I'm sorry, this post sat in the "edit" queue a bit too long. Obviously, the first Tuesday of April has come and gone. However--over at simplify 101, there's another brave soul who wants to attempt planning her menus for the month--and so--here's my process--typed up and ready to go-- just for you Megan. ;)
Well, the first Tuesday in April is coming up quickly. And so it is that time again to do the Monthly Menus. Some have expressed interest in how I have done this: so, since I'm still fairly immobile, now seems like a good time to hobble through the process with you.
I feed a family of four. My kids are home during the day: so lunch is always a hassle. Nonetheless, these menus I make up are for dinners only--oh--and I make a pot of soup once a week (as well as a batch of muffins) for my husband to take to work for his lunch.
My system has evolved over many years. I started with just the "Master Grocery List." For that, I simply kept and collected of all the grocery lists I'd made in a month and then entered them into the computer. Some advise making the list in the same order as the aisles of the store where you shop--but I did not do that: instead I grouped things in categories which made sense to me.
I used to use it weekly: I don't anymore. Here it is as it stands now.
It is one of the last sheets of paper we will use in this process.
First, I take inventory of the freezer and pantry. This is a fairly recent evolution of the process: and it was born out of the need to save every penny I could a while ago. I just go to my pantry in the basement and note what kinds of items I have. I have a one out, one in kind of rule. In other words, if there's ketchup in the fridge, but none in the pantry, we need ketchup. (Really, it's just a way of saving me worrying about what's in the fridge!)
That form looks like this:
You realize, of course, that neither of these forms are essential to meal planning. They are essential to shopping. I say that because you can just figure out what to eat when without them--that's a meal plan.
So, to the Nitty Gritty.
Sundays we have either Roast Ham or Roast Chicken.
Mondays are for leftovers. (Chicken corn Chowder soup and Chicken pot pie for the Roast Chicken, Hoppin' John soup for the Ham)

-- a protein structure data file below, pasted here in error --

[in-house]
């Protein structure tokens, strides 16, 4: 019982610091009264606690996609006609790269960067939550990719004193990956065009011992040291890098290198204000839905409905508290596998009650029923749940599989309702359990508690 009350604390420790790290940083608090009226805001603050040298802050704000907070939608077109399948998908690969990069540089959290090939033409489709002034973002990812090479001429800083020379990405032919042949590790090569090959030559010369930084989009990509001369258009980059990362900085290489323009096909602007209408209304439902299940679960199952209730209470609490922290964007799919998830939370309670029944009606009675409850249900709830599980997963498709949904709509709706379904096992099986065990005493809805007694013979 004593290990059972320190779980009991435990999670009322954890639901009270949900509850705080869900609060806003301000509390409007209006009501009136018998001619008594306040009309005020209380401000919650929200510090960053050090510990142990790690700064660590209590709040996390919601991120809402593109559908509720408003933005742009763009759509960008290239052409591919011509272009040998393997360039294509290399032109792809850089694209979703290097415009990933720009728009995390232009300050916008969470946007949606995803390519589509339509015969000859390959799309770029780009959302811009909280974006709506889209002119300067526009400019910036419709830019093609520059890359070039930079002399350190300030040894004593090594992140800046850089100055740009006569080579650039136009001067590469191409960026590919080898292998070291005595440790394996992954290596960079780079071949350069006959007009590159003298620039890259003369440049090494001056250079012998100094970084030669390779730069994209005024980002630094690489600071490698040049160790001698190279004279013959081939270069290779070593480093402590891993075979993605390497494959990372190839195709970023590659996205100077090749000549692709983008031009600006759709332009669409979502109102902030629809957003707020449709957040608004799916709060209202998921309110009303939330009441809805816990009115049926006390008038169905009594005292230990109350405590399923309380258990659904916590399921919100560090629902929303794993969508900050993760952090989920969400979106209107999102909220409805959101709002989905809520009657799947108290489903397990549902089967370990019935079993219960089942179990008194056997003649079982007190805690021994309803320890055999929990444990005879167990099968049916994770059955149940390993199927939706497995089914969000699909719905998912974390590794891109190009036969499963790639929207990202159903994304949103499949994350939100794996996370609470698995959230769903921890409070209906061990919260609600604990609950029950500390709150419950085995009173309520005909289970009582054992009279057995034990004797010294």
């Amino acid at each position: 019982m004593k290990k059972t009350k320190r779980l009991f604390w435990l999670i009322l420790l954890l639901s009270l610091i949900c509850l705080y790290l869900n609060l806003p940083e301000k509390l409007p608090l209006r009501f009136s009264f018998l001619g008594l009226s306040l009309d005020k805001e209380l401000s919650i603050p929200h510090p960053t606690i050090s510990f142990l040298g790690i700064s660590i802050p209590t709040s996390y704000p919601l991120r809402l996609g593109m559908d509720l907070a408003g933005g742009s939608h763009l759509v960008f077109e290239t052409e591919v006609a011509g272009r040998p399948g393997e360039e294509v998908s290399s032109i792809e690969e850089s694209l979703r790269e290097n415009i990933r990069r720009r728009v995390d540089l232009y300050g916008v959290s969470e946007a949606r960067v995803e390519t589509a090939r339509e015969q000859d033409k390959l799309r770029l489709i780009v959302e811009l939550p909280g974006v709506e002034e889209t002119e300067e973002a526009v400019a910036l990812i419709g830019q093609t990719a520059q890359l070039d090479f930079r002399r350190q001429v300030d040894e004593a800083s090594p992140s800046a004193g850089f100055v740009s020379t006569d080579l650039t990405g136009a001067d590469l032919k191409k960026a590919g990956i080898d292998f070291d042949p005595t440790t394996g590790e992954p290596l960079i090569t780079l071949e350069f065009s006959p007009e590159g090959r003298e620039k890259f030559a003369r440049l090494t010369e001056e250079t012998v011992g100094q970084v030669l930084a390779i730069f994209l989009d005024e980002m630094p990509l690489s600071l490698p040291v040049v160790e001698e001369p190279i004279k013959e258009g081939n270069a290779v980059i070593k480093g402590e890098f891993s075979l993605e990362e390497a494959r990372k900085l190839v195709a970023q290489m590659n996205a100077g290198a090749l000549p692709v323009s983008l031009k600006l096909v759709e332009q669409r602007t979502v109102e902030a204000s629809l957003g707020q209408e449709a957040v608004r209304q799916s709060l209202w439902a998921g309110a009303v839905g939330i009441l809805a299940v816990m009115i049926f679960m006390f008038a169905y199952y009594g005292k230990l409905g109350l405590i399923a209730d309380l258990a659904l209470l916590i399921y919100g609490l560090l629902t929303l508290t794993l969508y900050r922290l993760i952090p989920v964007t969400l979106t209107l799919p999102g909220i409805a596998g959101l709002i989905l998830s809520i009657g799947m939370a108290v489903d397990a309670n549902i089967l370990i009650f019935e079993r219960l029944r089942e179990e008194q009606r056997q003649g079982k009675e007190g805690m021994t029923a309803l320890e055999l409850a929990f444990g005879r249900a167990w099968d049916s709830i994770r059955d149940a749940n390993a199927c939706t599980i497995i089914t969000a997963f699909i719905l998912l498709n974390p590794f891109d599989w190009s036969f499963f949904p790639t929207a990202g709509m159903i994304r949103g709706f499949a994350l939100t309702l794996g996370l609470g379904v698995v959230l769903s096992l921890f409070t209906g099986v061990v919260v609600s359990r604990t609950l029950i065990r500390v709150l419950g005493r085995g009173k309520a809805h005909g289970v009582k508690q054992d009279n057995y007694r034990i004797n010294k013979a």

This month the rest of week breaks down like this:
Tuesdays: Pork or Poultry.
Thursday: Pork or Poultry
Friday: Beef (usually of the lean ground variety)
Saturday: Soup. (These are for the husband to take to work during the week. I actually make them up on Mondays along with the weekly muffins).
Going through the cookbooks, I write them all down on a calendar with side dishes. I record the cookbook and page number where I can find the recipe.
THEN--and this is where it saves us money--I go through the handwritten copy and type it out onto the computer. How does this save money? Well, as I do this, I look up each recipe again and write down what I need on my pantry inventory list. For example, tomorrow night we're going to have Turkey Pot Pie. I'm going to use the Campbell soup version of this: so I write down "can of cream of celery soup" on my inventory list. I put "1" under the category "plan to use."
For the next item, Italian Pasta and Bean bake, I record on my pantry list that I need
1 can 14 1/2 oz tomatoes
1 can kidney beans
1 jar of pasta sauce
8 oz (226g) mozzarella cheese.
The first three ingredients are merely tick marks on the pantry inventory form, the last is recorded on the shopping list.
And so on and so forth. After I've tallied everything up, I do some simple 'rithmetic. So, for example, let's say I'd noticed (and recorded) that we have 2 cans of 14 1/2 oz tomatoes in the pantry already--and my menu plan indicates I need five. So, on the pantry list, next to the listing for tomatoes, small can, I record 3 in the "NEED" column.
My system has some redundancy in it: the grocery list also includes "tomatoes, small can" where I may or may not write "3" beside it. I usually do, the goal being to take one piece of paper to the market and not 3 or 4, but I tend to bring everything--especially as I like having the meat detailed. Here's the shopping list ready for shopping:
And so, here it is, the star of our show. You've seen it before: the colour coded monthly menu plan.
But she certainly wouldn't work well at all with out her supporting players:
- the grocery list with everything we buy regularly
- and it's supporting actor: the pantry and freezer inventory.
Hope this helps, Megan.